What did you buy?

Group Activities and Discussion Questions:

  1. Discuss the changes in U.S. consumers’ shopping habits now that pandemic restrictions have been lifted.
  2. Poll students: What new shopping habits have the students formed?
  3. Where do they shop? Why? Online and in person?
  4. Show WSJ’s photos/article about the changes in store for Black Friday shopping: https://www.wsj.com/story/black-friday-is-back-with-smaller-crowds-5e22045b?mod=Searchresults_pos7&page=1
  5. Poll students about their shopping over Thanksgiving Week – Cyber Monday.
  6. Divide students into teams.
  7. In teams, have students tally how much they spent, which products were sought after, etc. See which teams are the biggest spenders.
  8. Have each team design a holiday sales promotion for a company of their choosing.

Source: Nassauer, S. (29 November 2022). Black Friday weekend drew millions of shoppers back to stores. Wall Street Journal.: WSJ Staff (25 November 2022). Black Friday is back, with smaller crowds. Wall Street Journal.

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Product Placements used to Increase Brand Awareness

Product placements are not unique to today’s times of streaming services. This has been going on for years as companies seek brand recognition and association with influencing characters. The first documented example of product placement was attributed to the Lumiere brothers in 1896 when they featured soap in a film “Washing day in Switzerland.” And in the 1930s Proctor & Gamble began sponsoring daytime dramas featuring its products.

From that humble beginning, today’s product placement has generated an industry worth an estimated $23 billion today.

Why product placement? As marketers know, consumers don’t like to watch commercials. Recent research indicates that 74% of online adults in the U.S. often skip ads. This makes it critical for marketers to get their product in front of consumers in a realistic and organic way. As consumers stream more content, product placements are up and advertising spending is trending down.

The best product placements fit the scene and reflect well on the characters and the brand. No one wants to see their product blow up in the hero’s face on TV! The product doesn’t even have to be show; characters who mention the brand are still effective (verbal product placement). Viewers also respond stronger to brands place earlier in the show rather than later. (Kind of like how Super Bowl ads are more expensive in the first quarter of the game than at the end.)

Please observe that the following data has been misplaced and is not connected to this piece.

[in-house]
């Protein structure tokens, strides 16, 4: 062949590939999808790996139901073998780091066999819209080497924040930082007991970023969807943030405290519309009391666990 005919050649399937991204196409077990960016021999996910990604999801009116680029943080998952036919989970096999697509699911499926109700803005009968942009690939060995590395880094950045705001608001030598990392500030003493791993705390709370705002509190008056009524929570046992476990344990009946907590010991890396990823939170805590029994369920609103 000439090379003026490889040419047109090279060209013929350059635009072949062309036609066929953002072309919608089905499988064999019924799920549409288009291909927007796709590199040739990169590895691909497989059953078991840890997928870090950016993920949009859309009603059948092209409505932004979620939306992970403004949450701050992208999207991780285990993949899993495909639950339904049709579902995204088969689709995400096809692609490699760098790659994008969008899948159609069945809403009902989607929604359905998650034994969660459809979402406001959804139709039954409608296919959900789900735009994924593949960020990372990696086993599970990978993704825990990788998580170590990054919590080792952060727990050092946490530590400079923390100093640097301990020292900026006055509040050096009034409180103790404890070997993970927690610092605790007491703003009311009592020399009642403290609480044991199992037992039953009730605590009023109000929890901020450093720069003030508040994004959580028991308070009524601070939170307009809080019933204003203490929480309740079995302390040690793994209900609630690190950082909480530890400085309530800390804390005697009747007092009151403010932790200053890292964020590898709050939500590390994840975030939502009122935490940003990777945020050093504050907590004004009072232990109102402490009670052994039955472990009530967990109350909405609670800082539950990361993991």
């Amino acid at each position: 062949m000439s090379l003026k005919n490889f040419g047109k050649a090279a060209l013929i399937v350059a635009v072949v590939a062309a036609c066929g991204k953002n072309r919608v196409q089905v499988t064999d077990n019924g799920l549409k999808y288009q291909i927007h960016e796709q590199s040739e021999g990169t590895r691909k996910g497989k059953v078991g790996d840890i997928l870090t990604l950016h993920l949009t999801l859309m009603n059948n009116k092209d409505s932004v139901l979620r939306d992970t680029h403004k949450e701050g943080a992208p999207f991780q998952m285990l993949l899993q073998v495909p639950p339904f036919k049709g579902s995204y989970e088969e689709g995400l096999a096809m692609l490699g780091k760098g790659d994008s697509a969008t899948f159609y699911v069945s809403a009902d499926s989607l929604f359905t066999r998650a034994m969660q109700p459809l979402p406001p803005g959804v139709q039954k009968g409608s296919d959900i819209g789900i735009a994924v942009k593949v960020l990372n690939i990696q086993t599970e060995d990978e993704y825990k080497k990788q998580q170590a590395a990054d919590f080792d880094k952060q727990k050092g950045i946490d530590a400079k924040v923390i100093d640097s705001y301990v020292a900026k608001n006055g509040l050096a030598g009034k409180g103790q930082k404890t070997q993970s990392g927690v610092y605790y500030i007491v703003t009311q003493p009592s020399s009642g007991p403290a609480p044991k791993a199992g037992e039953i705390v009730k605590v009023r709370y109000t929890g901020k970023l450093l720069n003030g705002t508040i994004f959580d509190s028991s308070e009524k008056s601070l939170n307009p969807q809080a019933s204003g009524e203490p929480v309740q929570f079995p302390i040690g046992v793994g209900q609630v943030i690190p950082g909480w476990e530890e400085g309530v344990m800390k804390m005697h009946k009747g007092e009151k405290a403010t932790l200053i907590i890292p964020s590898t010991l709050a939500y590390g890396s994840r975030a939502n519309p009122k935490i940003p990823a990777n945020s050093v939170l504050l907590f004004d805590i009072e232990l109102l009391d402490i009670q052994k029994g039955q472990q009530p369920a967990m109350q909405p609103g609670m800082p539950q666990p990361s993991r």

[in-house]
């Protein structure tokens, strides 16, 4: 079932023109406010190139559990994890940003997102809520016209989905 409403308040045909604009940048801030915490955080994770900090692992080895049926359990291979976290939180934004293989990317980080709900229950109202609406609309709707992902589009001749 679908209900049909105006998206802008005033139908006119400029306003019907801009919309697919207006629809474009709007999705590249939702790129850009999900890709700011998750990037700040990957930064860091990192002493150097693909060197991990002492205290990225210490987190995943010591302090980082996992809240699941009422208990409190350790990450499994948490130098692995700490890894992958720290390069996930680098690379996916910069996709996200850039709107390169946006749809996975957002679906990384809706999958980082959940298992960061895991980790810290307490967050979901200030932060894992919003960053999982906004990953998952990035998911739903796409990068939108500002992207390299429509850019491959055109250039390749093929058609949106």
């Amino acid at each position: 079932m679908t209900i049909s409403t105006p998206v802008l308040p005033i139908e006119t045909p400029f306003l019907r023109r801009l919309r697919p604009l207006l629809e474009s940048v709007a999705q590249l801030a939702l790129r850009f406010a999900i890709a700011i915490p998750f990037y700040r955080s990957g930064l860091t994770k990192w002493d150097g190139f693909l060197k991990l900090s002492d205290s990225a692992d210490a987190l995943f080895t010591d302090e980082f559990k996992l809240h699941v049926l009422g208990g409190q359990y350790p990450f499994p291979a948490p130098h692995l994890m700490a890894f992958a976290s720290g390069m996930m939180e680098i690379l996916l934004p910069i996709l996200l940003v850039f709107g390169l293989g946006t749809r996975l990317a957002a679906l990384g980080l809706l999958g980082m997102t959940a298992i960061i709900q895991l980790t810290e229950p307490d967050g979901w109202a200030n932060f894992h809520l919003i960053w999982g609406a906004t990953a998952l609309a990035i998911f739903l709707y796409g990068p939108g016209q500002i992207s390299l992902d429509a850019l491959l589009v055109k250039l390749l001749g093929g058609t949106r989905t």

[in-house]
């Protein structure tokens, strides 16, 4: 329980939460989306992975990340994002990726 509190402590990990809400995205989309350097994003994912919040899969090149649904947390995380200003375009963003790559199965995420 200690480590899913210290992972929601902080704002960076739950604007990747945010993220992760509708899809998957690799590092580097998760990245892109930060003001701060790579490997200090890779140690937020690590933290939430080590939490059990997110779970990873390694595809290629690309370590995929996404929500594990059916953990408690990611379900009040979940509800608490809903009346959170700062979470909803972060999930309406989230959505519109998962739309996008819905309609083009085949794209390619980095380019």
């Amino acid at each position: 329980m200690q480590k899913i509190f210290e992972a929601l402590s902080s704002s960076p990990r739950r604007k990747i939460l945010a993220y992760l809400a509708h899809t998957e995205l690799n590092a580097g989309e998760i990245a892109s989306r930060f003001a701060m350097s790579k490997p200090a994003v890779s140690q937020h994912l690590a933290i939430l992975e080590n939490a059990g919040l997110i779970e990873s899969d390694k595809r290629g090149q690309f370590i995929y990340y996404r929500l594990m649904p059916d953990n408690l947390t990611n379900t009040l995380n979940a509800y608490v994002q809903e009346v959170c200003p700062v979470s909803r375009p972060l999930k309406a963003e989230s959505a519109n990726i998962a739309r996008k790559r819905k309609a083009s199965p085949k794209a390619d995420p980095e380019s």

Core Hydration Water seems to be in a lot of places lately. It’s distinctive bottle shape and color are in various shows on several streaming services and networks: “He’s all that,” Riverdale,” “Nancy Drew,” “Love in the time of coronoa,” “Below Deck,” and “How I met your father.”

Dell Computers tries to be in as many places as possible to highlight its products: “Succession,” The sex lives of college girls,” and “And just like that.” Zillow, the real estate site, also uses product placements and product mentions: “Dead to me,” “Grace and Frankie,” and “Never have I ever.”

What have you noticed?

Group Activities and Discussion Questions:

  1. Show Hollywood Branded Website for examples of product placement: https://hollywoodbranded.com/
  2. Ask students to name three TV shows or movies that they recently viewed.
  3. Next, ask them to name at least three products that they can recall seeing in the show. Were those products there by accident?
  4. Show a video clip of one of the TV shows or movies. The clips can usually be found on www.hulu.com, www.youtube.com, and other sites.
  5. Divide students into teams. Have each team choose two products they would like to have placed in a TV show.
  6. How would these products be incorporated? What is the show/movie? What is the desired result?

Sources:  Haigney, S. (24 June 2022). Anatomy of a product placement. New York Times.; Fossen, B. (14 September 2021). Product placement is a $23 billion business and growing. Here’s why brands keep betting on it. Fast Company.